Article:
I decided to make a new motor mounting plate rather than modify the stock plate because I wanted to have the option to put the Titans back on and given the torque these motors generate, I felt a thicker, stronger mounting plate was necessary.  The stock mounting plate is 1/8" thick.  If you take it in your hands and try to bend it you'll see that it does have some flex to it (unless you're Superman, you won't be able to bend it!).  The lightest, strongest, cheapest, and most durable metal for making a new mounting plate is 6061-T6 aluminum.  Since I wanted my new plate to be stronger than the stock plate I decided to use aluminum that's 3/16" thick.


There are a number of places you can go to buy this material.  I choose to use Online Metals (  Here's a shot of the flat stock when I first got it.  Its dimensions are 12" X 12" X 3/16".  This is much more aluminum than I'll need to build a mounting plate but I'll have plenty left over in case I mess up or for other projects.

I want the overall size and shape of the new mounting plate to be the same as the stock plate so the stock gear shroud will fit.  So, the first order of business is to trace the stock plate onto the

aluminum.  It's also critical that the mounting holes line up perfectly with the screw holes on the transmission or the plate won't fit the truck.  To accomplish this, I traced the stock plate onto the flat stock with an awl.

Once I finished this, I cut the new mounting plate out of the flat stock.  I intentionally made the cut bigger than the stock plate to accommodate any cutting errors I would make.

Initially I had a lot of difficulty cutting the metal.  Since aluminum is so soft I though the blade would go through it like butta' ! However, after only 1/2 inch of cutting the metal would melt and choke up the blade's teeth. I would then have to stop and clean the aluminum out of the blade.  Thinking that there had to be a better way, I grabbed a blade designed for cutting wood and installed it into my jig saw.  Amazingly, this blade did the trick.  It cut through the aluminum just as easily as if it were hard wood, like oak. Below are pictures of the blades.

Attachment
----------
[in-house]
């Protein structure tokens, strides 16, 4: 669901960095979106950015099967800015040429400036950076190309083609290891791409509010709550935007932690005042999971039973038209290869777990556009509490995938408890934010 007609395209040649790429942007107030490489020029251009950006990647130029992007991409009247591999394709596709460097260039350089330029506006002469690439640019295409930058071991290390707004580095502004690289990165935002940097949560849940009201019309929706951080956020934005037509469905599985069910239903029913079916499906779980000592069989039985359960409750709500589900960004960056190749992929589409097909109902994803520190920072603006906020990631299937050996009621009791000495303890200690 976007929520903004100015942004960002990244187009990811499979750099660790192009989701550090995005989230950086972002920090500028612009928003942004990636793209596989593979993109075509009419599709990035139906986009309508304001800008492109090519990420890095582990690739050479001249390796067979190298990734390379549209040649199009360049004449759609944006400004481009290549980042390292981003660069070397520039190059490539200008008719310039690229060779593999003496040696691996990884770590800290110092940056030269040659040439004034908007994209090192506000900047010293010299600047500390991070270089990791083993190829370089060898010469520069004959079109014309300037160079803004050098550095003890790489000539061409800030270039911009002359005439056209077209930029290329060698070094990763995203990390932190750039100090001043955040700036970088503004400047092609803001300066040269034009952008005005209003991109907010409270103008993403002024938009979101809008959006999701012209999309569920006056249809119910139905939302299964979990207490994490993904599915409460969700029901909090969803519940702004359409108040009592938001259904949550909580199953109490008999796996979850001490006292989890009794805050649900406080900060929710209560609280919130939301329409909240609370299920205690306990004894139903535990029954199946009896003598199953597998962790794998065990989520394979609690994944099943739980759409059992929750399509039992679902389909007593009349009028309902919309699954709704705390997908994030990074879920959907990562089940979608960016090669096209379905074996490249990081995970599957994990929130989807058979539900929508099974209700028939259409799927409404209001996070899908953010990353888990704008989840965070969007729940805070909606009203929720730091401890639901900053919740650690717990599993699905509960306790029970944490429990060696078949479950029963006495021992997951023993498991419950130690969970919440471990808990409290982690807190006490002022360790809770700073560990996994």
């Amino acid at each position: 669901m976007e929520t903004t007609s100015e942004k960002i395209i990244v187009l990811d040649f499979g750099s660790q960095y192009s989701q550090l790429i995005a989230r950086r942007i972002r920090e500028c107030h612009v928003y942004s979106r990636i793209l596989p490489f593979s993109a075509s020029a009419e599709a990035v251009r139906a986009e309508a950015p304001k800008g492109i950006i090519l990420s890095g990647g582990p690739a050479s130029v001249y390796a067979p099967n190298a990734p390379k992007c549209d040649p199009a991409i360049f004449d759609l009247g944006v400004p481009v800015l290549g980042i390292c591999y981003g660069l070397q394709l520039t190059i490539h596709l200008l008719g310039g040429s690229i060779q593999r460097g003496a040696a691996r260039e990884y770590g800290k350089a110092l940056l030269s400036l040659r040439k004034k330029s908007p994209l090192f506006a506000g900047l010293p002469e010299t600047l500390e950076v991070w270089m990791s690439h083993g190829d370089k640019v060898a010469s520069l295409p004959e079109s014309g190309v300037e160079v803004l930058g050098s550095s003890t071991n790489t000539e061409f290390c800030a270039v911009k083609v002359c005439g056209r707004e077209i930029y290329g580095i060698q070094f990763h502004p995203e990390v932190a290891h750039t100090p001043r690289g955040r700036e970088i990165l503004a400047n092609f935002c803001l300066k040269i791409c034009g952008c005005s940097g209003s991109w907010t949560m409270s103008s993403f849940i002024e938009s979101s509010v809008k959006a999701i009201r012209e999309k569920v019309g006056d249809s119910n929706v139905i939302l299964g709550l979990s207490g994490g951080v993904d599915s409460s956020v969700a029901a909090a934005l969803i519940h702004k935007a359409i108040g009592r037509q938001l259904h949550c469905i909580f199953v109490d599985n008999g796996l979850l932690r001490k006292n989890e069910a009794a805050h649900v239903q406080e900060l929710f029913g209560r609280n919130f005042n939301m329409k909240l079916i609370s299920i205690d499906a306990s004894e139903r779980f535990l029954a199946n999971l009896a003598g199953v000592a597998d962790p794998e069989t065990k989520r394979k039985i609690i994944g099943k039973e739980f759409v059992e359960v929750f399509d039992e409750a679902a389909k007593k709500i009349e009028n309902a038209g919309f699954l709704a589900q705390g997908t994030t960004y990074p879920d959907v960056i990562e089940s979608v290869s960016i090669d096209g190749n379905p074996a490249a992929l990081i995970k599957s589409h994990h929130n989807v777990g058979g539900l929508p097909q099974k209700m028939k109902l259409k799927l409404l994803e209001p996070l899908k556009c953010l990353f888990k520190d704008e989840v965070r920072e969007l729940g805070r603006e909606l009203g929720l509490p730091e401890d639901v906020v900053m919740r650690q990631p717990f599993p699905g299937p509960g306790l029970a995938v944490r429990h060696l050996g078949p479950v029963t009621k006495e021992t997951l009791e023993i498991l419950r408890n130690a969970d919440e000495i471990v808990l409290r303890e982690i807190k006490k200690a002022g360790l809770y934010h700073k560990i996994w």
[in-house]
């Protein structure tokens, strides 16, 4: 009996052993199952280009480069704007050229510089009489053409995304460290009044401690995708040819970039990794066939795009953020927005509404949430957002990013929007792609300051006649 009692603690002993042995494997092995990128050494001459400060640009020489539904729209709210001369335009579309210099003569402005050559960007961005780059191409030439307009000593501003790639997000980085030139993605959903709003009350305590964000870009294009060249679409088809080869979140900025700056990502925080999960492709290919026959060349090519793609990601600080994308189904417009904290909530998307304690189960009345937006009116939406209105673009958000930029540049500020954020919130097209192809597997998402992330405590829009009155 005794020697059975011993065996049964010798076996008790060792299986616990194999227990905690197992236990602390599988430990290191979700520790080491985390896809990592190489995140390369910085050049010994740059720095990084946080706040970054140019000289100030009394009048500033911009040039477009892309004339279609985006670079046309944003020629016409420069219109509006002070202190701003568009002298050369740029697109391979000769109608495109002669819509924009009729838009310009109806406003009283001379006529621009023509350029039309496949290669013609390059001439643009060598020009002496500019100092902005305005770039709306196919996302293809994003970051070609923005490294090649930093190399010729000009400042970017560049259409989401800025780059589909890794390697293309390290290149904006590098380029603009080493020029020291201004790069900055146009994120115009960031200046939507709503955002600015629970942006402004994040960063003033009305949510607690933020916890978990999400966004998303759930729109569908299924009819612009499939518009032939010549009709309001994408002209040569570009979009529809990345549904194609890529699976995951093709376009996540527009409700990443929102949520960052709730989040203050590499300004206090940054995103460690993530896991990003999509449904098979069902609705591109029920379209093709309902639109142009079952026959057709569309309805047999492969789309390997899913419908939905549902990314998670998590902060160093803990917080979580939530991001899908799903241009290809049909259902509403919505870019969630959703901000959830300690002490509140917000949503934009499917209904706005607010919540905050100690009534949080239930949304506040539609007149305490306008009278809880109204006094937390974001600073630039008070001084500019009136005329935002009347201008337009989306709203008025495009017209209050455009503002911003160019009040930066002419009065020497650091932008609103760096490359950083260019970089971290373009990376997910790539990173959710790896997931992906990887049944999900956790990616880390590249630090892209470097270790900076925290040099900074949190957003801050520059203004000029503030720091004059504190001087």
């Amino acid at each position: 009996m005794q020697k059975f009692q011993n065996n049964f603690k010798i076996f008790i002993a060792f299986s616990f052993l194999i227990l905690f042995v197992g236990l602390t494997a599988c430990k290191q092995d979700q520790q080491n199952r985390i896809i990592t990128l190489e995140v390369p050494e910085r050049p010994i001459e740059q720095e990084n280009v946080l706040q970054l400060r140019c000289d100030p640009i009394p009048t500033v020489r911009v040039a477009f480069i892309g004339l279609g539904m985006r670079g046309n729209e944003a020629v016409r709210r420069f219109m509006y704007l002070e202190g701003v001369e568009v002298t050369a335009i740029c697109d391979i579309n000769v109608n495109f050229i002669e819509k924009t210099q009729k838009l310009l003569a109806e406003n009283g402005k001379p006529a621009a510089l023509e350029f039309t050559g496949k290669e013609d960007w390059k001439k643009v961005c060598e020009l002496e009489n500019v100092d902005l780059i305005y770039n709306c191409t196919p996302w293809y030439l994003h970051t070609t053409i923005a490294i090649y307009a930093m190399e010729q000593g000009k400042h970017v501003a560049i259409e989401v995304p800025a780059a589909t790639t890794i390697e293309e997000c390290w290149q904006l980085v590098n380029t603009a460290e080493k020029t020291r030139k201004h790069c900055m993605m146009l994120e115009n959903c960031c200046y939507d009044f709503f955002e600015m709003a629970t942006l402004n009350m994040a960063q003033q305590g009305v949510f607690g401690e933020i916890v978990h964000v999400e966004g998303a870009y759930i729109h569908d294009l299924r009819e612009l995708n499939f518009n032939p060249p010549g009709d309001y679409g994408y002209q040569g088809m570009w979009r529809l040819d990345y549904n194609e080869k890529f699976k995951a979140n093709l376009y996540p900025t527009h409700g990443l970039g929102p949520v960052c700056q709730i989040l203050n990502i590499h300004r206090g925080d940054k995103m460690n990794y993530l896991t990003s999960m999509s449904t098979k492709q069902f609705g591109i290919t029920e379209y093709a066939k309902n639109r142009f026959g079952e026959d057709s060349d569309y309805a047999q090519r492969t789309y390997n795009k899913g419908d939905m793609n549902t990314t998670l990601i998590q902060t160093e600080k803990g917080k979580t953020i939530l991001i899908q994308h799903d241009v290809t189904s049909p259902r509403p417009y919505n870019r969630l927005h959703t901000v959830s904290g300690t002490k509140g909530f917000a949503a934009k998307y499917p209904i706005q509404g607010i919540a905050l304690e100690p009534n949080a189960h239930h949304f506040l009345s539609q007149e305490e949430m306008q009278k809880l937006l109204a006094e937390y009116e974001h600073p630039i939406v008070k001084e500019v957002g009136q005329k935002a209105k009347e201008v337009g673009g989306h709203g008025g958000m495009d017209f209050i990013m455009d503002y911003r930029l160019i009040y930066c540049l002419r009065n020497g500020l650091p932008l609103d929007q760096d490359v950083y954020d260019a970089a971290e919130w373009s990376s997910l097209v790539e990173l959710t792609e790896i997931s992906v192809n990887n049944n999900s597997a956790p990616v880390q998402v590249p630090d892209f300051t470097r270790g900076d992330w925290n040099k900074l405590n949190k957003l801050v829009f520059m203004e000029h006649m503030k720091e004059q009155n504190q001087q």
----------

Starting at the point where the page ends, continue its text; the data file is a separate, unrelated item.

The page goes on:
Here's the freshly cut piece.  As you can see, I still have a lot of work to do. If you look closely you can see the traced image of the stock plate.  It's a little hard to see in the photo.

The next step is to cut and grind the piece to shape.  Rather than use a grinding wheel, which is a big no-no because the aluminum will choke up the wheel causing it to shatter, I used a hand drill with

a router bit (an old router bit!) attached.  This allowed me o work the piece to the exact shape I wanted.  Once finished, I drilled and counter sunk the five transmission mounting holes.  Counter sinking was necessary because of the added thickness of this material.  The next thing I needed to do is to drill and tap the four holes required to mount the shroud.

After that, it was time to map out and cut the holes for the motors. This was the most difficult part of the project since most of these holes are not round but sausage shaped.  First, I had to plan exactly where the holes should be. Any mistake in the measurements and the pinion gears would not properly mesh with the spur gear. Next, I 'rough cut' the holes by drilling 1/16" holes along the hole's perimeter. Then I used my Dremel with the cutting wheel attachment to finish cutting out the holes.  Lastly, I used the drill and routing bit to smooth out all the rough edges. After ensuring that everything fit properly by installing the mount on the truck, I took it back off and finished up the job.  I buffed the mount with a brass wire wheel to give it a lustrous brushed finish.  Here's a shot of the finished mount!